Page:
Muy bien ya tenemos los puntos que debemos tomar en cuenta para poder reconocer si nuestro software tiene calidad o simplemente cumple su objetivo pero no de la mejor manera.


La calidad como en cualquier otro ámbito debe ser respaldada por ciertos estándares que no solamente dan seguridad y confianza ante el producto sino que también aportan valor a la marca demostrando así que se puede llegar a tener una buena relación con la empresa y el cliente. El software no es una excepción y creo que no solamente debemos contar con las buenas prácticas y todo aquello que se nos ha indicado en semestres pasados sino que también debemos verlo como un producto más profesional y proporcionar siempre la mejor calidad antes que cantidad.

Tools for V&V

From earlier topics, we now know what V&V is and how can we execute it, but this world is all about making life easier,  and how else can you make life easier for developers other than give them tools to facilitate their job? These are tools that will help greatly in the verification and validation process.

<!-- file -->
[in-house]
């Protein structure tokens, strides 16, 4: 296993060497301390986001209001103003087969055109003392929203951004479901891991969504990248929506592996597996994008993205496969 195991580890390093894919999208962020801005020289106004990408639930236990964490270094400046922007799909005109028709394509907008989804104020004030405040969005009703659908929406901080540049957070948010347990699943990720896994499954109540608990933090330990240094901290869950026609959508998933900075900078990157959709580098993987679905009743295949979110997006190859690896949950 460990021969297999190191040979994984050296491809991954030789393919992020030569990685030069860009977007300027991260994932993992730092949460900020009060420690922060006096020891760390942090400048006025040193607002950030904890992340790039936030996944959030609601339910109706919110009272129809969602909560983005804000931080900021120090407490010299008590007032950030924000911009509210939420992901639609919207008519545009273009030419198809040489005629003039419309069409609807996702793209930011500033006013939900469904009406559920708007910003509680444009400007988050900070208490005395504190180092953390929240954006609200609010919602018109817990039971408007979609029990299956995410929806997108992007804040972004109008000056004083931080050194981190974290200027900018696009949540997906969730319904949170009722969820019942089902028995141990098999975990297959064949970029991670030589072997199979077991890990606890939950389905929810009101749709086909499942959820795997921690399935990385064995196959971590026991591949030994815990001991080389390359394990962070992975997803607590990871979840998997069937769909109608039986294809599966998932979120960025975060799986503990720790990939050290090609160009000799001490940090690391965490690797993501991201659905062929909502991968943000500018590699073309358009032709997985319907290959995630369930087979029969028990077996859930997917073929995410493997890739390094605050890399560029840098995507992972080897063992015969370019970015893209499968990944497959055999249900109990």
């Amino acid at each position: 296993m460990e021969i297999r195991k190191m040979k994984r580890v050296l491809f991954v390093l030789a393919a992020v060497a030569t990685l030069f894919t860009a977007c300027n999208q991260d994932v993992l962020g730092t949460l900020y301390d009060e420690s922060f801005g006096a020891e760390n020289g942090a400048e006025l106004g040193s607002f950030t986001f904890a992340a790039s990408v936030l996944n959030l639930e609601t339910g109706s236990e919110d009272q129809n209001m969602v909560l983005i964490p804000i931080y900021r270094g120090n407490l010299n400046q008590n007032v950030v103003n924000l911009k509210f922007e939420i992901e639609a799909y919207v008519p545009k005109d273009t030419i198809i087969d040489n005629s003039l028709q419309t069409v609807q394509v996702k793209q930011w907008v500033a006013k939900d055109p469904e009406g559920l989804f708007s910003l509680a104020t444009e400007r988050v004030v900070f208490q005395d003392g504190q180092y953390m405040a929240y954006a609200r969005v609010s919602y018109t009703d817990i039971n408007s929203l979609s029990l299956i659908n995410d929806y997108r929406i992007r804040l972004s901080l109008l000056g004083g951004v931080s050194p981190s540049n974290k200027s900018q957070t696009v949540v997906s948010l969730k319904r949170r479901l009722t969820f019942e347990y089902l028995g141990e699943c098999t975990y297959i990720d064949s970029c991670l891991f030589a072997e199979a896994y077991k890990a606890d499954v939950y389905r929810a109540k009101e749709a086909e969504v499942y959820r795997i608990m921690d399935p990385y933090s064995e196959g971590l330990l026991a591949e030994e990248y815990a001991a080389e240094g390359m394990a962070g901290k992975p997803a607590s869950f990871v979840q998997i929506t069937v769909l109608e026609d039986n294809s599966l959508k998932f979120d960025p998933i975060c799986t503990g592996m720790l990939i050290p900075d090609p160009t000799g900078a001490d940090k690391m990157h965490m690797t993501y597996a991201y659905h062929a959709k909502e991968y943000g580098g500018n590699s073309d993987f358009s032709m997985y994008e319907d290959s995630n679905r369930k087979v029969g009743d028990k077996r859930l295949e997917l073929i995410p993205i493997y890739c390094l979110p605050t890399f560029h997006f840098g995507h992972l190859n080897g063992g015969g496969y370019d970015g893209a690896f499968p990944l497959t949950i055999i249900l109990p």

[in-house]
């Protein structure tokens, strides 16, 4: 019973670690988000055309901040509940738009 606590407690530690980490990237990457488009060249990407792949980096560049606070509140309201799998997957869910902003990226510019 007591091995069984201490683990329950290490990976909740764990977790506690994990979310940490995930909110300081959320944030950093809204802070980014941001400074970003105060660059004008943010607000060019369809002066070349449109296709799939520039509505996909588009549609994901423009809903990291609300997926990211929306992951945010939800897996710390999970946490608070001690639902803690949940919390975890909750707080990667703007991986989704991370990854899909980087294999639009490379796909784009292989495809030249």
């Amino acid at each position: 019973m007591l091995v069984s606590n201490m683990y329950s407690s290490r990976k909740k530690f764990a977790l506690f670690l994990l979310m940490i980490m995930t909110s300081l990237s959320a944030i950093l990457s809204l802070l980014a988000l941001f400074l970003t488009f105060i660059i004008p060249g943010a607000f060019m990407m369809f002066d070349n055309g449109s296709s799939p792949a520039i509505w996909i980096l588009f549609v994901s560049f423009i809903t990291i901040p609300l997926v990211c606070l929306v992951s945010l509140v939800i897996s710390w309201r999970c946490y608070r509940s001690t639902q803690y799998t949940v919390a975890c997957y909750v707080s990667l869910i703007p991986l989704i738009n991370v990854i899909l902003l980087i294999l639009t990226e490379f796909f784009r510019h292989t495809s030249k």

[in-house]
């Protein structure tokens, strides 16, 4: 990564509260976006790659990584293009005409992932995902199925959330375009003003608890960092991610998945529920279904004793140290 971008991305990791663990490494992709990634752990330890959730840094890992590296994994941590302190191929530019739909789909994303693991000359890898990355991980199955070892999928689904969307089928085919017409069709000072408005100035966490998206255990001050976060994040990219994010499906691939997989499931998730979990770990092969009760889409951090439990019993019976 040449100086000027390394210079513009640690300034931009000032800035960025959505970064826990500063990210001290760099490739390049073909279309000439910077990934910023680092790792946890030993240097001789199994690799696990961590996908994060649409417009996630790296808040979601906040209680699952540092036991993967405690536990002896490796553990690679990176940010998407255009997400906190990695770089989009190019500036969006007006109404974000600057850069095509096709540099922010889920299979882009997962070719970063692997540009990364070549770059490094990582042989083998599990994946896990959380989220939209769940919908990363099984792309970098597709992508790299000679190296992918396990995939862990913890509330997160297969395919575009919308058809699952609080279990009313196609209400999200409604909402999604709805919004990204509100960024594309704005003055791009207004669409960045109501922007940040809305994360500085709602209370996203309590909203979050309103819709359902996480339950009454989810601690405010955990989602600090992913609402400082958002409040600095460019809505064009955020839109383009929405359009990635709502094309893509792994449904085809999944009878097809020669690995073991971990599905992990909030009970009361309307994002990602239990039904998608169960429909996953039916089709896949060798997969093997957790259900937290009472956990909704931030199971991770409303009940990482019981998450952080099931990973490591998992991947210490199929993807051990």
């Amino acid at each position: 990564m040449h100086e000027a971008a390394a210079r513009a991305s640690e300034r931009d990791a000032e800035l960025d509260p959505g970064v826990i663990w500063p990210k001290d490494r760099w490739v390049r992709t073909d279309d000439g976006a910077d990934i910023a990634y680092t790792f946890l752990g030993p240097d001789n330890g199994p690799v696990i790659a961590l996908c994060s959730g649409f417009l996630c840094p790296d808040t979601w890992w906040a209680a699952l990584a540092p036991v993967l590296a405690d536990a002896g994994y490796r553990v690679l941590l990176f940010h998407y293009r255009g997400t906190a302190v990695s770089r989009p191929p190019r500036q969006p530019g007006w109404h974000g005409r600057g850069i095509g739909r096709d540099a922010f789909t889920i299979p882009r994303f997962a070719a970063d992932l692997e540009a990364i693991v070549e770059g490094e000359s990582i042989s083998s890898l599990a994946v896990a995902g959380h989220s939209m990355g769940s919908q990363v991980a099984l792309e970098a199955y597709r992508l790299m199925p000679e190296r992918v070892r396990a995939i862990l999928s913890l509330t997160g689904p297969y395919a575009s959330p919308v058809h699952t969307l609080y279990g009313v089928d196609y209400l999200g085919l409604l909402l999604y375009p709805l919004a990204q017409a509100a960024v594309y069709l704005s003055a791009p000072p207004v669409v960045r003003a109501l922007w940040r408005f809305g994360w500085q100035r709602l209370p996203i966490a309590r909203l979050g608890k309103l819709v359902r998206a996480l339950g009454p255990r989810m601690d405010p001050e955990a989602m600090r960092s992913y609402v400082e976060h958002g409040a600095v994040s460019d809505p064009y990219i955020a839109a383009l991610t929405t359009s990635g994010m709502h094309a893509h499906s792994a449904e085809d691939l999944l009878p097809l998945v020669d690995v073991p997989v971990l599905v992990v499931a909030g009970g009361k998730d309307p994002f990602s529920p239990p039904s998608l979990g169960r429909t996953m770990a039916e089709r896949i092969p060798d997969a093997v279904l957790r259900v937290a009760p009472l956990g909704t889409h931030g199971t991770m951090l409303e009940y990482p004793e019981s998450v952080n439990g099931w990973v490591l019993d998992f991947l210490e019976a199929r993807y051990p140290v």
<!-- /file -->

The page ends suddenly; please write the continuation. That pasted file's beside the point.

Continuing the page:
Tools for version control

Version control has been very useful for every developer out there. Version control tools are systems that can record changes made in the code file or other files. These records can be consulted later to perhaps restore changes previously overridden or simply to check what changed from one version of the software to another.


Git is one of the best version control tools that are available. I personally use it all the time when it comes to school and work related projects.


Another popular choice for version control, CVS works in a different way than Git but accomplishes the same goal. Unlike Git that works with commits, CVS keeps track of each file individually, each one of them having its own version key.